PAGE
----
The obligation of vigilance on the part of banks is the subject of extensive case law. Here are the current rules applicable to institutions.
What is bank customer due diligence?
Banking liability implies a duty of care. This takes several forms.
Firstly, the obligation of banking vigilance within the meaning of Articles L561-1 and 2 of the Monetary and Financial Code is aimed at combating money laundering and terrorist financing for the benefit of TRACFIN.
There is also a whole body of case law relating to a broader obligation of vigilance and surveillance to be practised with regard to the clientele of an institution. On the basis of this case law, without violating the principle of non-interference in his client's affairs, the banker is required to alert him to " any apparent anomaly " relating to the management of his account. The case law does not expressly define the anomalies concerned, but the examples that emerge from litigation are, in general, "formal and material" anomalies (erasures or overwriting of documents), suspicions of illegal transactions, suspicions of fraudulent transfer orders (a phenomenon that has been on the rise in recent years due to the ease of usurping an identity via the Internet) or suspicions that a loan has not been used for the purpose agreed by the parties to the contract.
Banking Due Diligence and KYC
Indeed, when a bank customer is the victim of a fraud falling under one of these anomalies, he or she can initiate civil proceedings and try to hold the bank liable for failure to comply with its duty of care (lack of warning, lack of confirmation of identity before carrying out a transaction).
In these regulatory conditions, where the obligation of vigilance is being reinforced and there is an increase in litigation on this subject, the KYC process takes on its full importance (link to the article on client onboarding). It allows the bank to authenticate its customer, but also to get to know him better. The KYC data provides concrete and refined support to meet the obligation of vigilance and banking supervision.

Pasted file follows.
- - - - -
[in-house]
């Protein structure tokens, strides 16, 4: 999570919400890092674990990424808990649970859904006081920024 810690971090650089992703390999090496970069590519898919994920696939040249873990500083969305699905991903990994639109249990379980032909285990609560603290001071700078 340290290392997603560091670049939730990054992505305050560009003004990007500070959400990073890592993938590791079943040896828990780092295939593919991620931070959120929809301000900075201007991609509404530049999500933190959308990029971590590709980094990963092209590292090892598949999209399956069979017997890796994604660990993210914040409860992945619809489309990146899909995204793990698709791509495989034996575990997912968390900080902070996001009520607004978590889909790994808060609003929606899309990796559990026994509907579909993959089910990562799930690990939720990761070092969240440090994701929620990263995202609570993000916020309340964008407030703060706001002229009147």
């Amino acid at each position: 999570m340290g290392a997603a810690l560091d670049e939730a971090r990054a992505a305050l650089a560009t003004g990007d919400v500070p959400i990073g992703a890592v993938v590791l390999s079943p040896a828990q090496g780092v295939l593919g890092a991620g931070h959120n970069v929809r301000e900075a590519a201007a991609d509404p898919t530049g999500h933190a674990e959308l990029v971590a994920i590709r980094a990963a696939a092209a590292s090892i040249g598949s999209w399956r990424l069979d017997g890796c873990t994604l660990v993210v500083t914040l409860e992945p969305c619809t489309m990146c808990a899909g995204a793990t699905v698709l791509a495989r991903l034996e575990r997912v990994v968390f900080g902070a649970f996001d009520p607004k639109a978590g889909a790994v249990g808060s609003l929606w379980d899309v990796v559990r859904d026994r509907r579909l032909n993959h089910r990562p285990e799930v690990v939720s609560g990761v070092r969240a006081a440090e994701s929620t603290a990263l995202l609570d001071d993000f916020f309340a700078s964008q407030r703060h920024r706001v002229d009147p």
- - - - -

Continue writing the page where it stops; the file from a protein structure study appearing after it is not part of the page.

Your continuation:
The main obligations of the bank, in brief :
- The duty of loyalty and information :
- Conveying all the information needed to understand a banking product or service
- The duty of care :
- Detecting and reporting anomalies
- The obligation of non-interference :
- Not to interfere in the affairs of its client, either by inquiring on its own initiative or by carrying out transactions directly on the client's account
- The duty to warn :
- Identify the customer's profile and financial situation before any proposal/acceptance to sell a product/service, especially in the context of a loan (borrower profile)
- Warn the client of the possible consequences of his choices, in view of his profile
- The duty of bank secrecy :
- The bank is not allowed to disclose certain information to third parties (except in exceptional cases, such as legal proceedings, or at the request of certain authorities such as the Banque de France or the AMF).